There goes last year’s vacation. Zap. It’s gone forever. That great Christmas? The one with the prettiest tree ever? It disappeared, too.
Only your memories will remain if your family photos disappear. Digital photography, now the standard for most families, offers an odd mixture of permanence and frailty.
The permanence comes from the fact that, unlike film, digital photographs don’t fade. The sharpness and the color will stay unchanged over the years.
The frailty is caused by the fact that the photos usually are stored on CDs, DVDs and hard disks that can and eventually will fail. Without careful planning, it’s almost certain you’ll eventually lose your photos and be left with no way to replace them.
Today, we’ll talk about ways to ease the danger that your precious pictures will disappear.
The first stop for a digital photo is in the camera itself, which stores photos on a memory card. The photo is written as a digital file onto the card. Later, those pictures are transferred from the memory card to a computer’s hard disk.
Here comes our first tip: For pictures of historical importance to your family, put the camera’s memory card away never to be used again. It will serve as an extra protection in case the storage methods you use fail.
Many of you keep your photos on your computer’s hard disk and make back-up copies on a CD or DVD. Hard disks eventually die. But so do CDs and DVDs. With dumb luck, a CD or DVD can literally last for 100 years or more. On the other hand, that same dumb luck can strike in a crueler way. There are plenty of ways for a CD or a DVD to fail: Exposure to sunlight over a long period, scratches, a fire or tornado at your home or just the bad luck of using a CD or DVD that is flawed in some way.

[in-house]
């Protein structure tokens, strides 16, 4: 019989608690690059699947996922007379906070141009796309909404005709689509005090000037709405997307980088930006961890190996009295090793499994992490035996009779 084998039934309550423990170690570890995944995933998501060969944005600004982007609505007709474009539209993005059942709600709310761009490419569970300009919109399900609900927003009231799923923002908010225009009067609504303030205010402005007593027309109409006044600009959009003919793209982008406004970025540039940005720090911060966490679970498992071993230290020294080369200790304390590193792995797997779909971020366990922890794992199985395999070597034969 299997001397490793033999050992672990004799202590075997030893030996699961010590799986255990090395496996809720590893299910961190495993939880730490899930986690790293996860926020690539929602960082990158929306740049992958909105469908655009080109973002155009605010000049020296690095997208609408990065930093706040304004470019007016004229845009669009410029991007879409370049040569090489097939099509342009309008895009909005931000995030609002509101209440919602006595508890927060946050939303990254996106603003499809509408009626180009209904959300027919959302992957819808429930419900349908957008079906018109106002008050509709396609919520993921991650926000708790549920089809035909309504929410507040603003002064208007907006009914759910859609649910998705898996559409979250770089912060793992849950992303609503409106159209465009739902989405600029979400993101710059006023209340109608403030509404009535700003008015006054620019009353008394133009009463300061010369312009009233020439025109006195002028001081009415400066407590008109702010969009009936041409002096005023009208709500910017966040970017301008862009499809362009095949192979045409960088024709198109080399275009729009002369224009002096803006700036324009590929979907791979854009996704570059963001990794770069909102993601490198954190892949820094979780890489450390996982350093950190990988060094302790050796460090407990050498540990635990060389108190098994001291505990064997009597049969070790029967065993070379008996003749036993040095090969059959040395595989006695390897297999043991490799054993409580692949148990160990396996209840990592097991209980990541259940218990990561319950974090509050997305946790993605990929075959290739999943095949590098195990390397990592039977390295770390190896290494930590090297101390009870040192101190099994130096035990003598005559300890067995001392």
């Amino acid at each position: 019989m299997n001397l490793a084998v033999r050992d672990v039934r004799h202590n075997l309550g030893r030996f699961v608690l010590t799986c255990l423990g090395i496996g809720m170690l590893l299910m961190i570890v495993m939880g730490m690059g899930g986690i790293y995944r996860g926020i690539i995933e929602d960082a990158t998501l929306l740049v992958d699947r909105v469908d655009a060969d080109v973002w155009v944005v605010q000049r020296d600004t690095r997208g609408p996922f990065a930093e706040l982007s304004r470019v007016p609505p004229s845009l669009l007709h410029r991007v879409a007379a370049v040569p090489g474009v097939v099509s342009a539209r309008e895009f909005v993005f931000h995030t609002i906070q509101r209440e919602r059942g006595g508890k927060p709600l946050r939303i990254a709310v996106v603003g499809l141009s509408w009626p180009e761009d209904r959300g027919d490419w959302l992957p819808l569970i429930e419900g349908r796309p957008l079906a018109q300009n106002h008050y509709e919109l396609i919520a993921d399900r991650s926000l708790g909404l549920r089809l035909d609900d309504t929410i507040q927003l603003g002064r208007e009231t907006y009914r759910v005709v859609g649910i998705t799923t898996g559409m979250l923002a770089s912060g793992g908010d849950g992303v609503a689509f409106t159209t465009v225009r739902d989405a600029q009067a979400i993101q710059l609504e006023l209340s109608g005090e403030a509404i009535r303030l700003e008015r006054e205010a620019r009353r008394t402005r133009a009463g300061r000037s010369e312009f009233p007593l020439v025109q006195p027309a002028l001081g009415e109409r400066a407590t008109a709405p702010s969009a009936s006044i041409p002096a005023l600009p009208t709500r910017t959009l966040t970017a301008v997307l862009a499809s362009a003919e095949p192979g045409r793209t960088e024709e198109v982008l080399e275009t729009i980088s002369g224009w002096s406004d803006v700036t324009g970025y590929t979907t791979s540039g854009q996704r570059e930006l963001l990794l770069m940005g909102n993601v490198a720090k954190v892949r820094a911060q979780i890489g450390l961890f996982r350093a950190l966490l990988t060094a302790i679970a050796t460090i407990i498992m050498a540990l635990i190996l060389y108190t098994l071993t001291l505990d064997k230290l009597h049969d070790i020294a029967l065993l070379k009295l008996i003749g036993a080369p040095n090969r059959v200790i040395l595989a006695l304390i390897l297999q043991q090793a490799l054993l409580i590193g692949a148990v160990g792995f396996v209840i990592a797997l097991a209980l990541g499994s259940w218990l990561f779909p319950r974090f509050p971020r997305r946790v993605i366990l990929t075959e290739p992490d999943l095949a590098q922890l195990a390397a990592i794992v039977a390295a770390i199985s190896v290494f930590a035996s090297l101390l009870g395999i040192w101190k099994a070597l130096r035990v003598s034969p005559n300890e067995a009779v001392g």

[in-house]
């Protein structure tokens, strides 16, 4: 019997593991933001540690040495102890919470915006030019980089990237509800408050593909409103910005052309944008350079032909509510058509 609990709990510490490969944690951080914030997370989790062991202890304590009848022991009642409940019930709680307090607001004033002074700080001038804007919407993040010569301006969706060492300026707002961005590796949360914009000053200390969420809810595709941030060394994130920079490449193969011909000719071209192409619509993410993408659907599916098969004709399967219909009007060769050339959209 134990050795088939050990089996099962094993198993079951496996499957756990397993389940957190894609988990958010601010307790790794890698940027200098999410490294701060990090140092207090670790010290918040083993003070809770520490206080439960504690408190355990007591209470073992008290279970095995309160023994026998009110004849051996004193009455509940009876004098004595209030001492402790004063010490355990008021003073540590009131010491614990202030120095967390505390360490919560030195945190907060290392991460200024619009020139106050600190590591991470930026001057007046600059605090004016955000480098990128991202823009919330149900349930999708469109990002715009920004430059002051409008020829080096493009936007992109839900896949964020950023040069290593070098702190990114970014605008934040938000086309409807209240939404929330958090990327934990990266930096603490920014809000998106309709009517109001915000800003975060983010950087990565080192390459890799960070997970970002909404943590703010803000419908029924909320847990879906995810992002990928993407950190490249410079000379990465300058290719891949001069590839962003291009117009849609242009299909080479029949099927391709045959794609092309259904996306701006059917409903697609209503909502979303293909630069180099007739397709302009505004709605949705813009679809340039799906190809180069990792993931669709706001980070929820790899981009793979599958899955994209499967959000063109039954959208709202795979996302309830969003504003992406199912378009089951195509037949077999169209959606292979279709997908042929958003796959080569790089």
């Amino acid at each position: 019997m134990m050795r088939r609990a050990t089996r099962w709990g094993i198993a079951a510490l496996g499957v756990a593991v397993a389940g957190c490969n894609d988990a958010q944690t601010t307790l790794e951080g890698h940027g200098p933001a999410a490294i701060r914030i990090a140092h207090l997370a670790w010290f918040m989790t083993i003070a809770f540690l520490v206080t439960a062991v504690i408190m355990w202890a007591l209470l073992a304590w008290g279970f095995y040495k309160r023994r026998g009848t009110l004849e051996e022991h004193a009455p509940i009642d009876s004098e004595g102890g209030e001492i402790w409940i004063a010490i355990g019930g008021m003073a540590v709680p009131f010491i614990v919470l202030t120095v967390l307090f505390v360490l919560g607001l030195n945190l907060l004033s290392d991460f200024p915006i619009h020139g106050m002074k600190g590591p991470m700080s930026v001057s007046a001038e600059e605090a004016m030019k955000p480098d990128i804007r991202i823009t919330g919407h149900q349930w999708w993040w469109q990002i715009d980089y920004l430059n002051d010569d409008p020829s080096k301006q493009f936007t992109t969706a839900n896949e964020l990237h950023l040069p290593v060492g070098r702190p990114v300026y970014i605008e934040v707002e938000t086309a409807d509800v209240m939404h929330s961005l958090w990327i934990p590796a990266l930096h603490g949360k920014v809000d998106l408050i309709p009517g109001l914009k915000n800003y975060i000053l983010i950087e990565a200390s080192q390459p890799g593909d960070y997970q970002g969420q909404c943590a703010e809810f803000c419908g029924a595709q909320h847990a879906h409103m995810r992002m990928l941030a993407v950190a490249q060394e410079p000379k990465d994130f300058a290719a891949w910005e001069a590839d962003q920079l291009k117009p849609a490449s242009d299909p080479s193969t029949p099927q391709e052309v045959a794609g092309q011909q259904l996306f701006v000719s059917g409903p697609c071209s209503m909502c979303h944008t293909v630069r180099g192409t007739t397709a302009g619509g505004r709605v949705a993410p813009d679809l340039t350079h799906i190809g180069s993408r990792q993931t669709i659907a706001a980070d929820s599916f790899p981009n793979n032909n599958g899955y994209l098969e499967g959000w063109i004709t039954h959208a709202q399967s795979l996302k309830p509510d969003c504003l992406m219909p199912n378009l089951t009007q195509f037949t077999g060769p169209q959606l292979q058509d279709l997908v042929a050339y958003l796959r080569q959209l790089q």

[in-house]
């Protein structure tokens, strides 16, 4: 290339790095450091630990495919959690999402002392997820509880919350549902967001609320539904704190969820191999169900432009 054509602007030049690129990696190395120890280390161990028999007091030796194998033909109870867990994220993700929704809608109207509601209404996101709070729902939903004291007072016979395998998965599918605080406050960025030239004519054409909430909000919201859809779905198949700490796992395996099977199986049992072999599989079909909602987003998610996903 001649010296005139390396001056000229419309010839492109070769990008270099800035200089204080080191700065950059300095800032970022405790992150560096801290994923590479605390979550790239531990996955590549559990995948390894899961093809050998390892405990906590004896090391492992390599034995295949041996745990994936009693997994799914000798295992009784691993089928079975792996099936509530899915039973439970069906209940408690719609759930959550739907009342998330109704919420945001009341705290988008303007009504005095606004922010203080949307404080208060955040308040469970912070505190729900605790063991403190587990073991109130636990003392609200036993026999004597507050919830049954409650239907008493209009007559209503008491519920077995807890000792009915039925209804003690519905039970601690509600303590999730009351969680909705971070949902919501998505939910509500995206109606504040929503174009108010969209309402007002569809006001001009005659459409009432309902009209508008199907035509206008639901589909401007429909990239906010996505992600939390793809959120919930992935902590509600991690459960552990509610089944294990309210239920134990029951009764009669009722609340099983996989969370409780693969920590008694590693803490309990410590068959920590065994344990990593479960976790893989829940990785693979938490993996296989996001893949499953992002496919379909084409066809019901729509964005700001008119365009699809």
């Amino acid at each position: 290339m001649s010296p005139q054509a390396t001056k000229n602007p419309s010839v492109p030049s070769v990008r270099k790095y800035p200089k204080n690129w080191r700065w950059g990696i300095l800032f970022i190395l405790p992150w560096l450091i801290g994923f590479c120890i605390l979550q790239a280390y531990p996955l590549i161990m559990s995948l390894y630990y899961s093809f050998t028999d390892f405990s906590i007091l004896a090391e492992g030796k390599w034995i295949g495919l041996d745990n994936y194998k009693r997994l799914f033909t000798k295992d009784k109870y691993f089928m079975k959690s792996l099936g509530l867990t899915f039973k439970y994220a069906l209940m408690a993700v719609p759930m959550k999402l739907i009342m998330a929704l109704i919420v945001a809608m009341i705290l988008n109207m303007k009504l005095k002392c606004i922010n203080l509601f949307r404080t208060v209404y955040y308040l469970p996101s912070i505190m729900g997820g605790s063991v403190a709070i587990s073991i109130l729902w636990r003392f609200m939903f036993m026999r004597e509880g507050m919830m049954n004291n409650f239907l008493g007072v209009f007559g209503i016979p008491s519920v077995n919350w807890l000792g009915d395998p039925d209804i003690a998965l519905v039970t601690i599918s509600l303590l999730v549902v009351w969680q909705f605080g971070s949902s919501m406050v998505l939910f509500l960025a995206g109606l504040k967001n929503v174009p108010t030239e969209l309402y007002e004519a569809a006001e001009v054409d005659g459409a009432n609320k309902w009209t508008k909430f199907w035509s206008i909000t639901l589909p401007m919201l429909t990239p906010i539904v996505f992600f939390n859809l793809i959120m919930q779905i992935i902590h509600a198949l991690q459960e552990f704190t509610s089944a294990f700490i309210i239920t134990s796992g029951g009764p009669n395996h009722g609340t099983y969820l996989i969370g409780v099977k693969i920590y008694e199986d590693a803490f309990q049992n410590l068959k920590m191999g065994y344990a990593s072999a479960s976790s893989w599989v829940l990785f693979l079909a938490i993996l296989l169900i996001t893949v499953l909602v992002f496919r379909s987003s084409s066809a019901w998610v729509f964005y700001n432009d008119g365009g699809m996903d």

While there’s nothing at all wrong with keeping photos on your hard disk and making a copy to a CD or DVD – in fact, I encourage it – more needs to be done to increase the chances that your photos will stick around at least as long as you do.
Online storage is one of the best ways to safeguard your photos. Almost all businesses protect their data by storing back-up copies at a second location. Plenty of free websites offer photo storage. Check to be sure the site doesn’t compress the digital photo during the storage process – you’ll lose picture quality if that happens.
For-pay storage sites are the best bet for important photos. And because these sites specialize in storing back-up copies of all your computer’s data – not just the pictures – you can kill two birds with one stone by storing everything on one of these sites.
One of my favorite online storage sites, Carbonite (www.carbon ite.com), offers a year of storage for about $50. No matter which you select, you’ll have the added security of knowing that these businesses constantly make back-up copies of the back-ups they store. So the odds of your data and photos sticking around goes way up.
Let’s say you follow through with my advice. For crucial photos you save the original memory card. Then you copy the photos to a hard disk, make back-up copies on CDs or DVDs and then store an extra copy at an online service. There’s still one more thing that I recommend and it’s very old-fashioned.
Make prints of the photos you treasure most and put them in a photo album. For one thing, that makes it easier for family and friends to gather as a group and share the delight of looking through these pictures. It also gives you one more method of saving the pictures.
email@example.com. Bill Husted writes for The Atlanta Journal-Constitution.